Create an EBS environment and using the “Configuring more options” selecting the “High availability” option modify Software>Environment properties (bottom) and fill in like so:

This does essentially the same thing as tacking on extra options into the 01_metabase.config file with the un & pw bound up in the instance. From the following references the config file method shown above in an earlier post appears to use the default EBS environment as a namespace when it is not specified for each option:
Advanced environment customization with configuration files (.ebextensions)
Option settings
Config file options for beanstalk

A very dated post from AWS support mentioned the defunct path EB Console: Configuration -> Web Layer -> Software Configuration and that was the critical clue on to how to this, the path is basically the same today! There must be some reference documentation about exactly this buried deep in the Amazon literature somewhere but no matter, this is the way to do it!

Best practice, plan ahead and use a non-EBS generated RDS from the get-go because doing it after the fact once an EBS environment contains an integrated EC2/RDS is inadvisable. Migrating from using the H2 database to MySQL or Postgres appears rather complicated in EBS as the EC2 instance jar file location is AMI dependent and that probably changes over time and with chosen configuration (SSH-ing in revealed absolutely nothing in my case). And Amazon’s decoupling method sounds like a most painful proposition!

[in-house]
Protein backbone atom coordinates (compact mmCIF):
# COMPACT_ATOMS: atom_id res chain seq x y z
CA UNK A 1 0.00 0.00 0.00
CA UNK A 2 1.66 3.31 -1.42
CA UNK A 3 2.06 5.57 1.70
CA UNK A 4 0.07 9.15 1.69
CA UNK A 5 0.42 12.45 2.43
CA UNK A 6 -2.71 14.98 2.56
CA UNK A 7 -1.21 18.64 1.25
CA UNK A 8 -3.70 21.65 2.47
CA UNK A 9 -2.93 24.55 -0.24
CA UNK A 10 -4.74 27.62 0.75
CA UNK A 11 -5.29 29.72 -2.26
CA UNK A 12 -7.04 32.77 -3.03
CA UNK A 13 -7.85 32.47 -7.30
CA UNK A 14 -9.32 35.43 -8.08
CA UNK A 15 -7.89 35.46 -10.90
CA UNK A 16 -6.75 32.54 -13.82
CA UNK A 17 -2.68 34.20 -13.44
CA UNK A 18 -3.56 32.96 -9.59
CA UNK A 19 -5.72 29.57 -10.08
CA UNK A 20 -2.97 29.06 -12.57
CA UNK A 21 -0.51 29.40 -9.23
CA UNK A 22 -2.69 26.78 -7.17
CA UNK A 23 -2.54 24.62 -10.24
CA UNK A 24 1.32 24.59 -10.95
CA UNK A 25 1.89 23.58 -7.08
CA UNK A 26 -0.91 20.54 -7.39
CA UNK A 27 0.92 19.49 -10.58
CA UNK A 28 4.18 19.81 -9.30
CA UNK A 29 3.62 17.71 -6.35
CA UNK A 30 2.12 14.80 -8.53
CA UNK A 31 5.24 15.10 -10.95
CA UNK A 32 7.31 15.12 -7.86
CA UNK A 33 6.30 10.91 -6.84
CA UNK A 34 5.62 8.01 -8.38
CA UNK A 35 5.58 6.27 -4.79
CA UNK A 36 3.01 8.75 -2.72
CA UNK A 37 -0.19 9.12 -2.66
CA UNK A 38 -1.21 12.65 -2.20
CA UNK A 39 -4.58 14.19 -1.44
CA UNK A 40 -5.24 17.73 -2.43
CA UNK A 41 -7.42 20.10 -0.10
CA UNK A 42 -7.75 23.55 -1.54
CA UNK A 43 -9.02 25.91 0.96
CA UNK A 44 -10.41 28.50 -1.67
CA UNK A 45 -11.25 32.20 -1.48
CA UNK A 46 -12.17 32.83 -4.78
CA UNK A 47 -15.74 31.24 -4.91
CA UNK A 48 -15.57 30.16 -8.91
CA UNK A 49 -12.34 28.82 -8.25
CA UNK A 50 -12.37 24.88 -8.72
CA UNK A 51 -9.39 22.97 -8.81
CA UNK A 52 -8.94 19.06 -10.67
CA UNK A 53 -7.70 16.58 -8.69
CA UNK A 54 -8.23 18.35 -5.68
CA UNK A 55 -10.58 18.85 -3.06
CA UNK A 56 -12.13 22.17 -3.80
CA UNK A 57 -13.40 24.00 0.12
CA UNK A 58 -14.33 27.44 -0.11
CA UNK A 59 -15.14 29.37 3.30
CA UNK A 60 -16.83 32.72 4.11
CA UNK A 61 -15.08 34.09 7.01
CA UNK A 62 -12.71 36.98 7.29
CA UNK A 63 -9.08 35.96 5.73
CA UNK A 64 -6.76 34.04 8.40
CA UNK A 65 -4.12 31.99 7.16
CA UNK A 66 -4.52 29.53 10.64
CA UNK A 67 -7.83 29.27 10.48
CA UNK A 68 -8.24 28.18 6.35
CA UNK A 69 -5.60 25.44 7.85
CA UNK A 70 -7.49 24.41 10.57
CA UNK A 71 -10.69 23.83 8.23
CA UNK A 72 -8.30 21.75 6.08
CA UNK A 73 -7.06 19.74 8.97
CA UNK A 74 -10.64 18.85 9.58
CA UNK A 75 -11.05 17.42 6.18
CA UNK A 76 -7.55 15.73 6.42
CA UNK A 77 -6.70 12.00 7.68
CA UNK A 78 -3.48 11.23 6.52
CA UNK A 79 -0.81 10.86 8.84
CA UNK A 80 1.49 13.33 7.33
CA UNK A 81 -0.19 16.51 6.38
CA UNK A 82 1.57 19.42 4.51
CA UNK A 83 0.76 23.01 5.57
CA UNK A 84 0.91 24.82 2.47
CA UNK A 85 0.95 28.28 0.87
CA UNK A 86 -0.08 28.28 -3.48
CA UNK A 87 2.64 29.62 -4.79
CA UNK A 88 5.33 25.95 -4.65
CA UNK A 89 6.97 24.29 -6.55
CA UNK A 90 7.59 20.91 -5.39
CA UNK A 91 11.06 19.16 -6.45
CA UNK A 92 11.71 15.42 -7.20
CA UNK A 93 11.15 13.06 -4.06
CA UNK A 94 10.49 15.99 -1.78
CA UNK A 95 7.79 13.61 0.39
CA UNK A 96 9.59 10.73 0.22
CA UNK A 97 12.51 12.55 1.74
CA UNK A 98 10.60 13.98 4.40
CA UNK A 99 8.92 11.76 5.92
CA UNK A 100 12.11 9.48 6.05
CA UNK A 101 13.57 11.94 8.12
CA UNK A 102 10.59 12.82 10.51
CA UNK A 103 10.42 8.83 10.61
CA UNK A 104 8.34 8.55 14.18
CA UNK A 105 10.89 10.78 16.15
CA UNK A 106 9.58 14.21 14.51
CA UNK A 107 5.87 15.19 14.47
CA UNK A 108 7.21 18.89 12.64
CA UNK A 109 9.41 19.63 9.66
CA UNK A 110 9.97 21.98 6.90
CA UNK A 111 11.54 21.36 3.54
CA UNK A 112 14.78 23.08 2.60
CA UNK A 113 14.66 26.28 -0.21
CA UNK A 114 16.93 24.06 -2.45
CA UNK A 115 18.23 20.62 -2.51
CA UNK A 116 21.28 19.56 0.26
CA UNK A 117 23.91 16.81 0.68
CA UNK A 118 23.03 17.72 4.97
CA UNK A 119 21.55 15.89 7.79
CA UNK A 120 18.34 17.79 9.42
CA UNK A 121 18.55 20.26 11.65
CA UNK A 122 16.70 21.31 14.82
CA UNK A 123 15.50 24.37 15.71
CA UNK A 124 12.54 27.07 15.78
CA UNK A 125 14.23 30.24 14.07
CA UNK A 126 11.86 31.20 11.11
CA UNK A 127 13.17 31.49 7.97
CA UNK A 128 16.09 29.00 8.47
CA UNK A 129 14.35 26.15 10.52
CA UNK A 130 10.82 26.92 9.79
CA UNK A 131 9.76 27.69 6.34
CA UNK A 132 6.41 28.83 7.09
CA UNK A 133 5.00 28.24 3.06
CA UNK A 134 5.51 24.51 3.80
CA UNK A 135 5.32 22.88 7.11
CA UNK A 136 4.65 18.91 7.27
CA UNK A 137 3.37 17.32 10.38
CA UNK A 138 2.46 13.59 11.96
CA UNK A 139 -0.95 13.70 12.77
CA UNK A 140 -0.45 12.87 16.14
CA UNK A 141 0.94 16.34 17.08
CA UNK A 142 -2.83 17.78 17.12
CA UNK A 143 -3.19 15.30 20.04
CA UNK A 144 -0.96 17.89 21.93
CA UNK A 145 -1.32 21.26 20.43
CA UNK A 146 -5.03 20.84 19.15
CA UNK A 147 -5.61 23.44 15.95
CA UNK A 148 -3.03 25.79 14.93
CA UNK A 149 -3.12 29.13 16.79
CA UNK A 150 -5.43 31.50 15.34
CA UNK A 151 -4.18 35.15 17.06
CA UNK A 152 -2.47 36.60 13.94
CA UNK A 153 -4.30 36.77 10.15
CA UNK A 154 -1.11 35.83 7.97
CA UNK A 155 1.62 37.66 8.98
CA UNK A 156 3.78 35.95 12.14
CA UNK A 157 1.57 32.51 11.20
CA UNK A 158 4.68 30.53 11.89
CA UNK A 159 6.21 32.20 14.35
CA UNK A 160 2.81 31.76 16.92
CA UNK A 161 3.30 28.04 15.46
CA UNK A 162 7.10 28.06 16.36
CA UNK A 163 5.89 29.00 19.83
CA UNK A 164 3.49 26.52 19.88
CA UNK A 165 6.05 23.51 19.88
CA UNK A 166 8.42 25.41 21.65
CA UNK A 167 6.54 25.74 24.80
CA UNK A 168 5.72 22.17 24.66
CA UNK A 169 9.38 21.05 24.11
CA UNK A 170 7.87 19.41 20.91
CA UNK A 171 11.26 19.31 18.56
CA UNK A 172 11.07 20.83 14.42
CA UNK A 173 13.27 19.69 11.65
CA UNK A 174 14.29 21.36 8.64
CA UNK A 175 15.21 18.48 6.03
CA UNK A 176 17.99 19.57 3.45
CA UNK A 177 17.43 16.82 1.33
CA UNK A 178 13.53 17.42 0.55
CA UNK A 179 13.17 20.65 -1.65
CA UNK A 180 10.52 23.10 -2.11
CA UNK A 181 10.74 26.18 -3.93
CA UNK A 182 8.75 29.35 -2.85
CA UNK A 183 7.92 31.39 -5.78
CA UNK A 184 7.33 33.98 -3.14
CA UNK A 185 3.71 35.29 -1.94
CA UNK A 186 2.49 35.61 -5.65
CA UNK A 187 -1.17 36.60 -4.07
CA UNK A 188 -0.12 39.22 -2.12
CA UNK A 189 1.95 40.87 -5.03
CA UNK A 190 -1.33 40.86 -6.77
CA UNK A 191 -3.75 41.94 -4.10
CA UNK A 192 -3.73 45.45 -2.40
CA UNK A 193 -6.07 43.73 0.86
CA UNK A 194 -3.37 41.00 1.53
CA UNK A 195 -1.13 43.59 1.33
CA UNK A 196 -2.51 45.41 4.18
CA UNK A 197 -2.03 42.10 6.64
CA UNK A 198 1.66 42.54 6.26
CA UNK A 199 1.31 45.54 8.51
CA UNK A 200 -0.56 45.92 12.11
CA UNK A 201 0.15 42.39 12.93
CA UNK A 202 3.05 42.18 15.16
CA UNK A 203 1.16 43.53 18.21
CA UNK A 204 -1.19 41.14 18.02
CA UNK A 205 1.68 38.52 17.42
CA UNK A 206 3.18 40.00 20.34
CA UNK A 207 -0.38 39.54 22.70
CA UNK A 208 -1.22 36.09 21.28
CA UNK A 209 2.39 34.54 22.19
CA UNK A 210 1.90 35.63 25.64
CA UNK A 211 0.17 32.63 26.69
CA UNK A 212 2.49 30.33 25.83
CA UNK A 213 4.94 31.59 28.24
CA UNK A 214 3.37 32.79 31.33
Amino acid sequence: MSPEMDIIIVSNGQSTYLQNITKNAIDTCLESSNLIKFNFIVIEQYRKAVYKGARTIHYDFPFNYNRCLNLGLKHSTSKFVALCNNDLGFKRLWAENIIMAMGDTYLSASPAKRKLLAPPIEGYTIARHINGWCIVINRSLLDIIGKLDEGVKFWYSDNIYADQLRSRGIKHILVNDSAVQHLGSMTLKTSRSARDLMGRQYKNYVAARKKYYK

As for using MySQL rather than the zip’s Postgres default, that would take editing at minimum the relevant JSON and other files to construct a custom image to draw from using Docker, Github, or some combination.

If anyone has done this or knows how to, please post, that would be a great resource!

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Have you been able to encrypt db connections?
Encrypting your database connection details at rest

SSH-ing into the environment and bringing up hidden files & directories then searching for something familiar like “metabase.jar” is where I get lost, any idea how to proceed?

Sorry, just saw this.
I don’t remember SSHing to the instance, just generating the key locally (I might be wrong). I just followed the instructions from the link and added the secret key to the beanstalk config file:


Is this still best practice for creating a decoupled RDS instance? I have been running EBS/RDS coupled in production for the last 12 months and I really need to decouple so that I dont have a really bad day. I restored a copy of our production RDS Postgres DB. I then created a new ELB instance w/o a RDS Postrges instance. During creation I tried to configure so that it would attached to an existing DB, but it seemed I could only restore an existing backup or create a new DB, which I think puts me right back to where I am today with coupled ELB/RDS. So i created a new ELB w/o a DB. I then assumed I could go back in and point the newly created ELB to connect to my new RDS instance. No dice. Config in ELB still only provides options to restore or create a new DB.

Any help is much appreciated.

@Slickrock22 Yes, decoupling is best practice. It seems like AWS has been changing a lot of things the past couple of weeks, which might have broken our config and/or the documentation:
Failed to deploy new elastic beanstalk instance. Nginx Conf Failure

Thanks for the quick response. I will hit pause and follow the posts you provided. Thanks!